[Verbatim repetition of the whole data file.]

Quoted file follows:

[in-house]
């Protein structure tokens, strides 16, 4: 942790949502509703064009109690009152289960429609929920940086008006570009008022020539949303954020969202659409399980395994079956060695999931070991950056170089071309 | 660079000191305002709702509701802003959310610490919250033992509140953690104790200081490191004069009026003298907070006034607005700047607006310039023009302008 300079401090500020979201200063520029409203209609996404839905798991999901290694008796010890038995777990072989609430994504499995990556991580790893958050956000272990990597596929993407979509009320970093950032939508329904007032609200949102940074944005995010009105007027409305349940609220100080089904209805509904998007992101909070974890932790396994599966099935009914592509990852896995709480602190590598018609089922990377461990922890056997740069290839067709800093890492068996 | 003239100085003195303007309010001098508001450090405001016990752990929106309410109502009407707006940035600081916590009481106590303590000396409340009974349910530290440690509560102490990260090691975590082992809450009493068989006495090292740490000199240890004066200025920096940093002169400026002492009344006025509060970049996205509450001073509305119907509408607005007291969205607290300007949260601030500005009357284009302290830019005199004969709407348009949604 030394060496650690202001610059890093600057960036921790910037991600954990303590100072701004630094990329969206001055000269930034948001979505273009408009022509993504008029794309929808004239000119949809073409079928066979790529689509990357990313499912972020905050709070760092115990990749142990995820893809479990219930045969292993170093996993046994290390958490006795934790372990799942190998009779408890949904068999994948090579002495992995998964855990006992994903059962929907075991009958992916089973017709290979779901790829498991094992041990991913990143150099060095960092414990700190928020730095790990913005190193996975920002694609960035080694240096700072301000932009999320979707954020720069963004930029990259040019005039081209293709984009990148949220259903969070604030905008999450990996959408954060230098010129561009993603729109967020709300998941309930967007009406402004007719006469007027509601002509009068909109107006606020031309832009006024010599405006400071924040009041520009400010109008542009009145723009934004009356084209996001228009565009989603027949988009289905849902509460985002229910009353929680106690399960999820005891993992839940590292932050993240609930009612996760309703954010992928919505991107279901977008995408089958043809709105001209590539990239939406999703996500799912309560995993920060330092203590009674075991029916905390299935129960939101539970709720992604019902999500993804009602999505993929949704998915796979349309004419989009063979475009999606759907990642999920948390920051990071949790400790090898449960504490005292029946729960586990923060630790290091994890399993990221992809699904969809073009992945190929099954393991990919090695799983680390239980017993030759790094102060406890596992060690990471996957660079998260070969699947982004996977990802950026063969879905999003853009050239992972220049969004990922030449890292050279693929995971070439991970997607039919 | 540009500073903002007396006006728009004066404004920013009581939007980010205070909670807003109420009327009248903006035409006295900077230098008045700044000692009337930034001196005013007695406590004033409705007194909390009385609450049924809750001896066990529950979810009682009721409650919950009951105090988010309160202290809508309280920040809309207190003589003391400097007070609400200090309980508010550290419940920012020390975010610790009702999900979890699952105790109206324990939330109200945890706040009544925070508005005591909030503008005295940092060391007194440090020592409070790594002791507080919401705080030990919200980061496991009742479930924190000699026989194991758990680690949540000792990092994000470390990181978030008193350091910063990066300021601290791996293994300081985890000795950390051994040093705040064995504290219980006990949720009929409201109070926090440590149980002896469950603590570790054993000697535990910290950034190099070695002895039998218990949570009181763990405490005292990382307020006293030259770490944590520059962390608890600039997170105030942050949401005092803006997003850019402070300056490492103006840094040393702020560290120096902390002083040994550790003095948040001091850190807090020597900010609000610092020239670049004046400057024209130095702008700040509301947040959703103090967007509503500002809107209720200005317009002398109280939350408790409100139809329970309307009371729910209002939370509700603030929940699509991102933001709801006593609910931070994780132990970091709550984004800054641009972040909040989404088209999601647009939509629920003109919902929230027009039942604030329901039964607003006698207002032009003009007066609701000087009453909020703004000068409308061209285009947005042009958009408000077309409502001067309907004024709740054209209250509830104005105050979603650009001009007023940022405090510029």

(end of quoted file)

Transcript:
[in-house]
């Protein structure tokens, strides 16, 4: 942790949502509703064009109690009152289960429609929920940086008006570009008022020539949303954020969202659409399980395994079956060695999931070991950056170089071309 | 660079000191305002709702509701802003959310610490919250033992509140953690104790200081490191004069009026003298907070006034607005700047607006310039023009302008 300079401090500020979201200063520029409203209609996404839905798991999901290694008796010890038995777990072989609430994504499995990556991580790893958050956000272990990597596929993407979509009320970093950032939508329904007032609200949102940074944005995010009105007027409305349940609220100080089904209805509904998007992101909070974890932790396994599966099935009914592509990852896995709480602190590598018609089922990377461990922890056997740069290839067709800093890492068996 | 003239100085003195303007309010001098508001450090405001016990752990929106309410109502009407707006940035600081916590009481106590303590000396409340009974349910530290440690509560102490990260090691975590082992809450009493068989006495090292740490000199240890004066200025920096940093002169400026002492009344006025509060970049996205509450001073509305119907509408607005007291969205607290300007949260601030500005009357284009302290830019005199004969709407348009949604 030394060496650690202001610059890093600057960036921790910037991600954990303590100072701004630094990329969206001055000269930034948001979505273009408009022509993504008029794309929808004239000119949809073409079928066979790529689509990357990313499912972020905050709070760092115990990749142990995820893809479990219930045969292993170093996993046994290390958490006795934790372990799942190998009779408890949904068999994948090579002495992995998964855990006992994903059962929907075991009958992916089973017709290979779901790829498991094992041990991913990143150099060095960092414990700190928020730095790990913005190193996975920002694609960035080694240096700072301000932009999320979707954020720069963004930029990259040019005039081209293709984009990148949220259903969070604030905008999450990996959408954060230098010129561009993603729109967020709300998941309930967007009406402004007719006469007027509601002509009068909109107006606020031309832009006024010599405006400071924040009041520009400010109008542009009145723009934004009356084209996001228009565009989603027949988009289905849902509460985002229910009353929680106690399960999820005891993992839940590292932050993240609930009612996760309703954010992928919505991107279901977008995408089958043809709105001209590539990239939406999703996500799912309560995993920060330092203590009674075991029916905390299935129960939101539970709720992604019902999500993804009602999505993929949704998915796979349309004419989009063979475009999606759907990642999920948390920051990071949790400790090898449960504490005292029946729960586990923060630790290091994890399993990221992809699904969809073009992945190929099954393991990919090695799983680390239980017993030759790094102060406890596992060690990471996957660079998260070969699947982004996977990802950026063969879905999003853009050239992972220049969004990922030449890292050279693929995971070439991970997607039919 | 540009500073903002007396006006728009004066404004920013009581939007980010205070909670807003109420009327009248903006035409006295900077230098008045700044000692009337930034001196005013007695406590004033409705007194909390009385609450049924809750001896066990529950979810009682009721409650919950009951105090988010309160202290809508309280920040809309207190003589003391400097007070609400200090309980508010550290419940920012020390975010610790009702999900979890699952105790109206324990939330109200945890706040009544925070508005005591909030503008005295940092060391007194440090020592409070790594002791507080919401705080030990919200980061496991009742479930924190000699026989194991758990680690949540000792990092994000470390990181978030008193350091910063990066300021601290791996293994300081985890000795950390051994040093705040064995504290219980006990949720009929409201109070926090440590149980002896469950603590570790054993000697535990910290950034190099070695002895039998218990949570009181763990405490005292990382307020006293030259770490944590520059962390608890600039997170105030942050949401005092803006997003850019402070300056490492103006840094040393702020560290120096902390002083040994550790003095948040001091850190807090020597900010609000610092020239670049004046400057024209130095702008700040509301947040959703103090967007509503500002809107209720200005317009002398109280939350408790409100139809329970309307009371729910209002939370509700603030929940699509991102933001709801006593609910931070994780132990970091709550984004800054641009972040909040989404088209999601647009939509629920003109919902929230027009039942604030329901039964607003006698207002032009003009007066609701000087009453909020703004000068409308061209285009947005042009958009408000077309409502001067309907004024709740054209209250509830104005105050979603650009001009007023940022405090510029």